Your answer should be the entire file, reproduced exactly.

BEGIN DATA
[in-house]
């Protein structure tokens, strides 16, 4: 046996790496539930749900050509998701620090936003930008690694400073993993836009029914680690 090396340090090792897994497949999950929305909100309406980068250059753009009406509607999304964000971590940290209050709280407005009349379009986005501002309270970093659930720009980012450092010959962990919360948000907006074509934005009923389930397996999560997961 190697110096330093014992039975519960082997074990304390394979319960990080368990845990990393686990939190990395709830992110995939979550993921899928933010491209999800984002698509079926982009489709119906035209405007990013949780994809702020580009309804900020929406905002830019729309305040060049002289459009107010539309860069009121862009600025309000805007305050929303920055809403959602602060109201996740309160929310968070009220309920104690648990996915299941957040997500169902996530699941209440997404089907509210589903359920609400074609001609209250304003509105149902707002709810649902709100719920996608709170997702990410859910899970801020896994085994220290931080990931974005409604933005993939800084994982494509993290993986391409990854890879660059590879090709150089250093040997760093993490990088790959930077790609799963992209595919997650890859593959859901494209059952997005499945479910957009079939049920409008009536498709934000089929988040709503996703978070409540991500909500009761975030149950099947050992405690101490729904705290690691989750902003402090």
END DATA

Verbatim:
[in-house]
């Protein structure tokens, strides 16, 4: 046996790496539930749900050509998701620090936003930008690694400073993993836009029914680690 090396340090090792897994497949999950929305909100309406980068250059753009009406509607999304964000971590940290209050709280407005009349379009986005501002309270970093659930720009980012450092010959962990919360948000907006074509934005009923389930397996999560997961 190697110096330093014992039975519960082997074990304390394979319960990080368990845990990393686990939190990395709830992110995939979550993921899928933010491209999800984002698509079926982009489709119906035209405007990013949780994809702020580009309804900020929406905002830019729309305040060049002289459009107010539309860069009121862009600025309000805007305050929303920055809403959602602060109201996740309160929310968070009220309920104690648990996915299941957040997500169902996530699941209440997404089907509210589903359920609400074609001609209250304003509105149902707002709810649902709100719920996608709170997702990410859910899970801020896994085994220290931080990931974005409604933005993939800084994982494509993290993986391409990854890879660059590879090709150089250093040997760093993490990088790959930077790609799963992209595919997650890859593959859901494209059952997005499945479910957009079939049920409008009536498709934000089929988040709503996703978070409540991500909500009761975030149950099947050992405690101490729904705290690691989750902003402090």